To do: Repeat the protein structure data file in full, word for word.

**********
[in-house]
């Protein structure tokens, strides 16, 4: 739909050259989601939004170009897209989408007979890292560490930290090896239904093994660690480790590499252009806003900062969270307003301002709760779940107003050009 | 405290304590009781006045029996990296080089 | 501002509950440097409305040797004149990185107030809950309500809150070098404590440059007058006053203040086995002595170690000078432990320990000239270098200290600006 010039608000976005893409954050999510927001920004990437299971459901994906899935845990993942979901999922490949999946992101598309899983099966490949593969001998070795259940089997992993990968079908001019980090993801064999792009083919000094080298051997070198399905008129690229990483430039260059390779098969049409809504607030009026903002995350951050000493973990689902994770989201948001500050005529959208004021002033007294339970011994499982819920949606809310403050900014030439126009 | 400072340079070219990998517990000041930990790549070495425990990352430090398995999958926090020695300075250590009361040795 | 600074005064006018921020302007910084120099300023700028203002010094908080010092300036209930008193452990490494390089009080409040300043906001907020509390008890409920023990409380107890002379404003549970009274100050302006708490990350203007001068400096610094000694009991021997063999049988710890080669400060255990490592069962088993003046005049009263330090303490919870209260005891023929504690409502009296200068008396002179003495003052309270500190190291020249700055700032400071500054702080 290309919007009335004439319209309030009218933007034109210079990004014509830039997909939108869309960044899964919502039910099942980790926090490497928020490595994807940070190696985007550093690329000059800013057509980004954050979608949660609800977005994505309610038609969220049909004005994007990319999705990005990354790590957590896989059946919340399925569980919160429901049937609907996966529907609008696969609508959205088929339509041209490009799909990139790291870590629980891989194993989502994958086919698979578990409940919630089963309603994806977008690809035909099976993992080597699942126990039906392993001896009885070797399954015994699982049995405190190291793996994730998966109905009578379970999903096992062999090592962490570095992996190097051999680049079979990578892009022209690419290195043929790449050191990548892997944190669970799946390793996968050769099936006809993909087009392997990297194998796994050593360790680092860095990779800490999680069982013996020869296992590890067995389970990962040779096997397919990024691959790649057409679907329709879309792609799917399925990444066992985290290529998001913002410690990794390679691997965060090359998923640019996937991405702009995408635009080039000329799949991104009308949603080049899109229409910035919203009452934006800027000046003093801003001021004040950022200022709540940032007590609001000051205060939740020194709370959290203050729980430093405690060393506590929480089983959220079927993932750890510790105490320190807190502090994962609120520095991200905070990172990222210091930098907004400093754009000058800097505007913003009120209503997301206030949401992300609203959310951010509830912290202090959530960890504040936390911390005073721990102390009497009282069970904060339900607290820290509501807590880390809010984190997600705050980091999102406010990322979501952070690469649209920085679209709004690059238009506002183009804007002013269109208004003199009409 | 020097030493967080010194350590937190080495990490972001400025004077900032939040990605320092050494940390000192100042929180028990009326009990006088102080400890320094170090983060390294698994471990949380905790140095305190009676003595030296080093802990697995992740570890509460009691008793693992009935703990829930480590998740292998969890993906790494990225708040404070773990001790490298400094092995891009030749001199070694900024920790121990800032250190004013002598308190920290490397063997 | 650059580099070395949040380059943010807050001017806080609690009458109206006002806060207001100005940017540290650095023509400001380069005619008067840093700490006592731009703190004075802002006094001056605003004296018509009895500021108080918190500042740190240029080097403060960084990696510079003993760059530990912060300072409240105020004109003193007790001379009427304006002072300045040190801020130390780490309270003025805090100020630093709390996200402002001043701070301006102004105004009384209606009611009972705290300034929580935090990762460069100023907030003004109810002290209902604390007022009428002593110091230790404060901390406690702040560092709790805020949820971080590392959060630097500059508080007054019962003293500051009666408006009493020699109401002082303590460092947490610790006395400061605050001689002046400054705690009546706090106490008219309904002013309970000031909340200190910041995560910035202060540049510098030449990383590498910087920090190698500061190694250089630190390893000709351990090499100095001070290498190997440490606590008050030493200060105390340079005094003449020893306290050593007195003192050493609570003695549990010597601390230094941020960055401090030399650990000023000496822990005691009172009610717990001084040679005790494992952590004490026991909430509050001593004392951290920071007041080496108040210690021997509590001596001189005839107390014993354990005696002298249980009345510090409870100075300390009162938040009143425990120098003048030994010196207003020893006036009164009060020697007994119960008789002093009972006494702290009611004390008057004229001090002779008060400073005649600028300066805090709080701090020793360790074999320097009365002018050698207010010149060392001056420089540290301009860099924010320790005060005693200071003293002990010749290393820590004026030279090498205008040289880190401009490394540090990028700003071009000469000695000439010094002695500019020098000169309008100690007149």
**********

[in-house]
């Protein structure tokens, strides 16, 4: 739909050259989601939004170009897209989408007979890292560490930290090896239904093994660690480790590499252009806003900062969270307003301002709760779940107003050009 | 405290304590009781006045029996990296080089 | 501002509950440097409305040797004149990185107030809950309500809150070098404590440059007058006053203040086995002595170690000078432990320990000239270098200290600006 010039608000976005893409954050999510927001920004990437299971459901994906899935845990993942979901999922490949999946992101598309899983099966490949593969001998070795259940089997992993990968079908001019980090993801064999792009083919000094080298051997070198399905008129690229990483430039260059390779098969049409809504607030009026903002995350951050000493973990689902994770989201948001500050005529959208004021002033007294339970011994499982819920949606809310403050900014030439126009 | 400072340079070219990998517990000041930990790549070495425990990352430090398995999958926090020695300075250590009361040795 | 600074005064006018921020302007910084120099300023700028203002010094908080010092300036209930008193452990490494390089009080409040300043906001907020509390008890409920023990409380107890002379404003549970009274100050302006708490990350203007001068400096610094000694009991021997063999049988710890080669400060255990490592069962088993003046005049009263330090303490919870209260005891023929504690409502009296200068008396002179003495003052309270500190190291020249700055700032400071500054702080 290309919007009335004439319209309030009218933007034109210079990004014509830039997909939108869309960044899964919502039910099942980790926090490497928020490595994807940070190696985007550093690329000059800013057509980004954050979608949660609800977005994505309610038609969220049909004005994007990319999705990005990354790590957590896989059946919340399925569980919160429901049937609907996966529907609008696969609508959205088929339509041209490009799909990139790291870590629980891989194993989502994958086919698979578990409940919630089963309603994806977008690809035909099976993992080597699942126990039906392993001896009885070797399954015994699982049995405190190291793996994730998966109905009578379970999903096992062999090592962490570095992996190097051999680049079979990578892009022209690419290195043929790449050191990548892997944190669970799946390793996968050769099936006809993909087009392997990297194998796994050593360790680092860095990779800490999680069982013996020869296992590890067995389970990962040779096997397919990024691959790649057409679907329709879309792609799917399925990444066992985290290529998001913002410690990794390679691997965060090359998923640019996937991405702009995408635009080039000329799949991104009308949603080049899109229409910035919203009452934006800027000046003093801003001021004040950022200022709540940032007590609001000051205060939740020194709370959290203050729980430093405690060393506590929480089983959220079927993932750890510790105490320190807190502090994962609120520095991200905070990172990222210091930098907004400093754009000058800097505007913003009120209503997301206030949401992300609203959310951010509830912290202090959530960890504040936390911390005073721990102390009497009282069970904060339900607290820290509501807590880390809010984190997600705050980091999102406010990322979501952070690469649209920085679209709004690059238009506002183009804007002013269109208004003199009409 | 020097030493967080010194350590937190080495990490972001400025004077900032939040990605320092050494940390000192100042929180028990009326009990006088102080400890320094170090983060390294698994471990949380905790140095305190009676003595030296080093802990697995992740570890509460009691008793693992009935703990829930480590998740292998969890993906790494990225708040404070773990001790490298400094092995891009030749001199070694900024920790121990800032250190004013002598308190920290490397063997 | 650059580099070395949040380059943010807050001017806080609690009458109206006002806060207001100005940017540290650095023509400001380069005619008067840093700490006592731009703190004075802002006094001056605003004296018509009895500021108080918190500042740190240029080097403060960084990696510079003993760059530990912060300072409240105020004109003193007790001379009427304006002072300045040190801020130390780490309270003025805090100020630093709390996200402002001043701070301006102004105004009384209606009611009972705290300034929580935090990762460069100023907030003004109810002290209902604390007022009428002593110091230790404060901390406690702040560092709790805020949820971080590392959060630097500059508080007054019962003293500051009666408006009493020699109401002082303590460092947490610790006395400061605050001689002046400054705690009546706090106490008219309904002013309970000031909340200190910041995560910035202060540049510098030449990383590498910087920090190698500061190694250089630190390893000709351990090499100095001070290498190997440490606590008050030493200060105390340079005094003449020893306290050593007195003192050493609570003695549990010597601390230094941020960055401090030399650990000023000496822990005691009172009610717990001084040679005790494992952590004490026991909430509050001593004392951290920071007041080496108040210690021997509590001596001189005839107390014993354990005696002298249980009345510090409870100075300390009162938040009143425990120098003048030994010196207003020893006036009164009060020697007994119960008789002093009972006494702290009611004390008057004229001090002779008060400073005649600028300066805090709080701090020793360790074999320097009365002018050698207010010149060392001056420089540290301009860099924010320790005060005693200071003293002990010749290393820590004026030279090498205008040289880190401009490394540090990028700003071009000469000695000439010094002695500019020098000169309008100690007149």